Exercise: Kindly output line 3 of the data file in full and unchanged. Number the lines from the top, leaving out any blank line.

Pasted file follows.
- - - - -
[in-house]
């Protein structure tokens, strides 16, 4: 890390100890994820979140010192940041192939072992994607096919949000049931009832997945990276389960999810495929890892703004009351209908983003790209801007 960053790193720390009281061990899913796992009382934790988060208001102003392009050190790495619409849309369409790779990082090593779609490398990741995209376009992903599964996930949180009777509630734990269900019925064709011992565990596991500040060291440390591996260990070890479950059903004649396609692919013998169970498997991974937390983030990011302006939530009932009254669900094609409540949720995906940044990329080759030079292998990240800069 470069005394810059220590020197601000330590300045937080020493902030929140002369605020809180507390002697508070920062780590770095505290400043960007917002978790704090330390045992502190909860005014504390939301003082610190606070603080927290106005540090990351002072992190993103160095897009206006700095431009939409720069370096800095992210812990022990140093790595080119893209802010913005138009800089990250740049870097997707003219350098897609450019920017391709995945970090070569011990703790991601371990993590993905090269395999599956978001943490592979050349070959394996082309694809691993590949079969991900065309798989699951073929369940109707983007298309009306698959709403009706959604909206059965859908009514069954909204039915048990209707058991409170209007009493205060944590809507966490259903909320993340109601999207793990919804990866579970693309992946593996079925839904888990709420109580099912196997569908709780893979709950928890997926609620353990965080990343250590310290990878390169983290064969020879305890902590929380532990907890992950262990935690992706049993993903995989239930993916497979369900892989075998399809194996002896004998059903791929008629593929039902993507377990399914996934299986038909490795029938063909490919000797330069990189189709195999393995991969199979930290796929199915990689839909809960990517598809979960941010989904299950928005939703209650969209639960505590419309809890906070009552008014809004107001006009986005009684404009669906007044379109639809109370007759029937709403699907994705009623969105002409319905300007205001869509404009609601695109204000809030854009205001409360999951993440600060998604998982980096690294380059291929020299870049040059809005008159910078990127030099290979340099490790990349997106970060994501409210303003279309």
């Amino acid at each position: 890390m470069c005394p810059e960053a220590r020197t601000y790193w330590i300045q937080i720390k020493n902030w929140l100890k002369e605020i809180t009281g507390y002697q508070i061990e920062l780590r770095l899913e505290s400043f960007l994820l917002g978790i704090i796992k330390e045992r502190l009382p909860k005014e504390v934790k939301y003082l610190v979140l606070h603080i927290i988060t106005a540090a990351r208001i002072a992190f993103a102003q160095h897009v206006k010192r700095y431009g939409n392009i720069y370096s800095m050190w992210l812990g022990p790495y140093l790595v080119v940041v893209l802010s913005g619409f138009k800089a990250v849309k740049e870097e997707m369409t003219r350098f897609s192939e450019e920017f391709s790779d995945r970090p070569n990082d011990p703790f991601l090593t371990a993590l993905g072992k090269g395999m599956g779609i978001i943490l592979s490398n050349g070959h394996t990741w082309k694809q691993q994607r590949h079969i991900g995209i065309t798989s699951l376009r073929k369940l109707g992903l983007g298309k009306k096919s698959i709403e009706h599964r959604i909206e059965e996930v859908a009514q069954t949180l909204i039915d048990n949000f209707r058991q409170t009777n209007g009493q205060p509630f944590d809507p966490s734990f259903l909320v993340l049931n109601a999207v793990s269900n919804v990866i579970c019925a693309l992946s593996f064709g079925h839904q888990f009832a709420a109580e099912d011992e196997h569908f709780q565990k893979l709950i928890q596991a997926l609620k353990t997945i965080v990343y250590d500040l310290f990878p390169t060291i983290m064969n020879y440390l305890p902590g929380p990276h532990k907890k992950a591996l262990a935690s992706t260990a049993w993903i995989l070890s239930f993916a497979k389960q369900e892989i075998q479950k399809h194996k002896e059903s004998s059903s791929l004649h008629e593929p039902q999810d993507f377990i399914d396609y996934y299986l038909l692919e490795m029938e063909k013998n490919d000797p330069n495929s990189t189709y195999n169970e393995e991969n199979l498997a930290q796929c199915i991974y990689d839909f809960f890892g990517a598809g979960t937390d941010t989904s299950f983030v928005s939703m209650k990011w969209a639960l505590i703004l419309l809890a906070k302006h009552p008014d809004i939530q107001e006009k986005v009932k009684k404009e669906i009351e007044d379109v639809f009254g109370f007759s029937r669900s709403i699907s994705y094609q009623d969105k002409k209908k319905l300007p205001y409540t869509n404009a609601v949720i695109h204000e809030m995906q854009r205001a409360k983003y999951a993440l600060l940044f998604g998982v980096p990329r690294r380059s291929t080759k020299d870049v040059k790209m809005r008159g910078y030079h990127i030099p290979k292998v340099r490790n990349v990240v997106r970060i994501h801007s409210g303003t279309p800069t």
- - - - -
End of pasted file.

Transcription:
């Amino acid at each position: 890390m470069c005394p810059e960053a220590r020197t601000y790193w330590i300045q937080i720390k020493n902030w929140l100890k002369e605020i809180t009281g507390y002697q508070i061990e920062l780590r770095l899913e505290s400043f960007l994820l917002g978790i704090i796992k330390e045992r502190l009382p909860k005014e504390v934790k939301y003082l610190v979140l606070h603080i927290i988060t106005a540090a990351r208001i002072a992190f993103a102003q160095h897009v206006k010192r700095y431009g939409n392009i720069y370096s800095m050190w992210l812990g022990p790495y140093l790595v080119v940041v893209l802010s913005g619409f138009k800089a990250v849309k740049e870097e997707m369409t003219r350098f897609s192939e450019e920017f391709s790779d995945r970090p070569n990082d011990p703790f991601l090593t371990a993590l993905g072992k090269g395999m599956g779609i978001i943490l592979s490398n050349g070959h394996t990741w082309k694809q691993q994607r590949h079969i991900g995209i065309t798989s699951l376009r073929k369940l109707g992903l983007g298309k009306k096919s698959i709403e009706h599964r959604i909206e059965e996930v859908a009514q069954t949180l909204i039915d048990n949000f209707r058991q409170t009777n209007g009493q205060p509630f944590d809507p966490s734990f259903l909320v993340l049931n109601a999207v793990s269900n919804v990866i579970c019925a693309l992946s593996f064709g079925h839904q888990f009832a709420a109580e099912d011992e196997h569908f709780q565990k893979l709950i928890q596991a997926l609620k353990t997945i965080v990343y250590d500040l310290f990878p390169t060291i983290m064969n020879y440390l305890p902590g929380p990276h532990k907890k992950a591996l262990a935690s992706t260990a049993w993903i995989l070890s239930f993916a497979k389960q369900e892989i075998q479950k399809h194996k002896e059903s004998s059903s791929l004649h008629e593929p039902q999810d993507f377990i399914d396609y996934y299986l038909l692919e490795m029938e063909k013998n490919d000797p330069n495929s990189t189709y195999n169970e393995e991969n199979l498997a930290q796929c199915i991974y990689d839909f809960f890892g990517a598809g979960t937390d941010t989904s299950f983030v928005s939703m209650k990011w969209a639960l505590i703004l419309l809890a906070k302006h009552p008014d809004i939530q107001e006009k986005v009932k009684k404009e669906i009351e007044d379109v639809f009254g109370f007759s029937r669900s709403i699907s994705y094609q009623d969105k002409k209908k319905l300007p205001y409540t869509n404009a609601v949720i695109h204000e809030m995906q854009r205001a409360k983003y999951a993440l600060l940044f998604g998982v980096p990329r690294r380059s291929t080759k020299d870049v040059k790209m809005r008159g910078y030079h990127i030099p290979k292998v340099r490790n990349v990240v997106r970060i994501h801007s409210g303003t279309p800069t």